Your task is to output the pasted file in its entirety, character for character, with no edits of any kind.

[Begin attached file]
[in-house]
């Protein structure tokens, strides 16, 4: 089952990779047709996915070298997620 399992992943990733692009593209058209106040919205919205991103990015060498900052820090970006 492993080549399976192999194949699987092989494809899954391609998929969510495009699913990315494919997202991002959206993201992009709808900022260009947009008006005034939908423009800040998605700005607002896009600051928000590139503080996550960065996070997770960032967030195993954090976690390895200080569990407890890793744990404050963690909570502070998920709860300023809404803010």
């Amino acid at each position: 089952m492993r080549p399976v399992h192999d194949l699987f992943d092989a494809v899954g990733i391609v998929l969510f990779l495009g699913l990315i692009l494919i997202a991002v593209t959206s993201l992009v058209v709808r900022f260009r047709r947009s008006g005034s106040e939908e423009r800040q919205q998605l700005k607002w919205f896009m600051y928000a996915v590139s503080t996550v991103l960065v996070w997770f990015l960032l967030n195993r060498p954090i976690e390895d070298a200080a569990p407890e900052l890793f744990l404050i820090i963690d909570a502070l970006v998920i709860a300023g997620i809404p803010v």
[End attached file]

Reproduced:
[in-house]
């Protein structure tokens, strides 16, 4: 089952990779047709996915070298997620 399992992943990733692009593209058209106040919205919205991103990015060498900052820090970006 492993080549399976192999194949699987092989494809899954391609998929969510495009699913990315494919997202991002959206993201992009709808900022260009947009008006005034939908423009800040998605700005607002896009600051928000590139503080996550960065996070997770960032967030195993954090976690390895200080569990407890890793744990404050963690909570502070998920709860300023809404803010």
């Amino acid at each position: 089952m492993r080549p399976v399992h192999d194949l699987f992943d092989a494809v899954g990733i391609v998929l969510f990779l495009g699913l990315i692009l494919i997202a991002v593209t959206s993201l992009v058209v709808r900022f260009r047709r947009s008006g005034s106040e939908e423009r800040q919205q998605l700005k607002w919205f896009m600051y928000a996915v590139s503080t996550v991103l960065v996070w997770f990015l960032l967030n195993r060498p954090i976690e390895d070298a200080a569990p407890e900052l890793f744990l404050i820090i963690d909570a502070l970006v998920i709860a300023g997620i809404p803010v």